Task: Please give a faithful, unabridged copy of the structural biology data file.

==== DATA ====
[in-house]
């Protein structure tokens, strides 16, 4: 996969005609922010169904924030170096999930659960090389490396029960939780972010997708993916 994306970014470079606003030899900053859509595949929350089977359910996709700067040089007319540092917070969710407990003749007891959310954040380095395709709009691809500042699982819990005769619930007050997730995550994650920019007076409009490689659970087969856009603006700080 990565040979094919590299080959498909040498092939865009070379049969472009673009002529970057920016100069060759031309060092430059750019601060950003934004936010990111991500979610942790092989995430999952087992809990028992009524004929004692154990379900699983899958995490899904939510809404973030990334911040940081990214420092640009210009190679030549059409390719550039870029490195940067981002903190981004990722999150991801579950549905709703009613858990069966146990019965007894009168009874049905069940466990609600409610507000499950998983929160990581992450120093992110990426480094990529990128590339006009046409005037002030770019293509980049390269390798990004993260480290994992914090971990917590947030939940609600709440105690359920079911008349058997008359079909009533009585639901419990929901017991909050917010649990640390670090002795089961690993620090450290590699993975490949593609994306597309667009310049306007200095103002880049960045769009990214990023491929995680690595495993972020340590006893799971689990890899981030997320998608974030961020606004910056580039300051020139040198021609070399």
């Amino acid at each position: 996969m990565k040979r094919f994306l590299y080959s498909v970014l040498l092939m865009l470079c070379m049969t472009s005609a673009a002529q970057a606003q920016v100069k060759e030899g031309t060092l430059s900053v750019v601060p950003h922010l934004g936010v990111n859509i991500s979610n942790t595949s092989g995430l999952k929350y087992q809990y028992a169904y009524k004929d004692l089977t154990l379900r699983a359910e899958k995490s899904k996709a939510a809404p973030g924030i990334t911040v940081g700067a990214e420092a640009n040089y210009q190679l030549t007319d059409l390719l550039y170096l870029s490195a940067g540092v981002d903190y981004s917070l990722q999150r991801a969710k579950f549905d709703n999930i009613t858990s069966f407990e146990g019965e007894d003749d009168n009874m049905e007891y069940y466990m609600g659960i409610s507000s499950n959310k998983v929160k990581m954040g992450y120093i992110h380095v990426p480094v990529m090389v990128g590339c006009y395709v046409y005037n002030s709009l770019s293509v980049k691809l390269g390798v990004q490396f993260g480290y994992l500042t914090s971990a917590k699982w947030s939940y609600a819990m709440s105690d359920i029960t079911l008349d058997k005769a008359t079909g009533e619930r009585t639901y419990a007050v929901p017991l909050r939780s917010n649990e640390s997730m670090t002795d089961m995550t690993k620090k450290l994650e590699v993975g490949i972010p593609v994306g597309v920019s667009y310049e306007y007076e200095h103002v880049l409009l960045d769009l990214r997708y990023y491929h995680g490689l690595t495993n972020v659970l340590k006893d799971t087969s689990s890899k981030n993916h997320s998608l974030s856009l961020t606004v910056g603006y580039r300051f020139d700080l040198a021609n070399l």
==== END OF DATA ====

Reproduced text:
[in-house]
């Protein structure tokens, strides 16, 4: 996969005609922010169904924030170096999930659960090389490396029960939780972010997708993916 994306970014470079606003030899900053859509595949929350089977359910996709700067040089007319540092917070969710407990003749007891959310954040380095395709709009691809500042699982819990005769619930007050997730995550994650920019007076409009490689659970087969856009603006700080 990565040979094919590299080959498909040498092939865009070379049969472009673009002529970057920016100069060759031309060092430059750019601060950003934004936010990111991500979610942790092989995430999952087992809990028992009524004929004692154990379900699983899958995490899904939510809404973030990334911040940081990214420092640009210009190679030549059409390719550039870029490195940067981002903190981004990722999150991801579950549905709703009613858990069966146990019965007894009168009874049905069940466990609600409610507000499950998983929160990581992450120093992110990426480094990529990128590339006009046409005037002030770019293509980049390269390798990004993260480290994992914090971990917590947030939940609600709440105690359920079911008349058997008359079909009533009585639901419990929901017991909050917010649990640390670090002795089961690993620090450290590699993975490949593609994306597309667009310049306007200095103002880049960045769009990214990023491929995680690595495993972020340590006893799971689990890899981030997320998608974030961020606004910056580039300051020139040198021609070399």
């Amino acid at each position: 996969m990565k040979r094919f994306l590299y080959s498909v970014l040498l092939m865009l470079c070379m049969t472009s005609a673009a002529q970057a606003q920016v100069k060759e030899g031309t060092l430059s900053v750019v601060p950003h922010l934004g936010v990111n859509i991500s979610n942790t595949s092989g995430l999952k929350y087992q809990y028992a169904y009524k004929d004692l089977t154990l379900r699983a359910e899958k995490s899904k996709a939510a809404p973030g924030i990334t911040v940081g700067a990214e420092a640009n040089y210009q190679l030549t007319d059409l390719l550039y170096l870029s490195a940067g540092v981002d903190y981004s917070l990722q999150r991801a969710k579950f549905d709703n999930i009613t858990s069966f407990e146990g019965e007894d003749d009168n009874m049905e007891y069940y466990m609600g659960i409610s507000s499950n959310k998983v929160k990581m954040g992450y120093i992110h380095v990426p480094v990529m090389v990128g590339c006009y395709v046409y005037n002030s709009l770019s293509v980049k691809l390269g390798v990004q490396f993260g480290y994992l500042t914090s971990a917590k699982w947030s939940y609600a819990m709440s105690d359920i029960t079911l008349d058997k005769a008359t079909g009533e619930r009585t639901y419990a007050v929901p017991l909050r939780s917010n649990e640390s997730m670090t002795d089961m995550t690993k620090k450290l994650e590699v993975g490949i972010p593609v994306g597309v920019s667009y310049e306007y007076e200095h103002v880049l409009l960045d769009l990214r997708y990023y491929h995680g490689l690595t495993n972020v659970l340590k006893d799971t087969s689990s890899k981030n993916h997320s998608l974030s856009l961020t606004v910056g603006y580039r300051f020139d700080l040198a021609n070399l």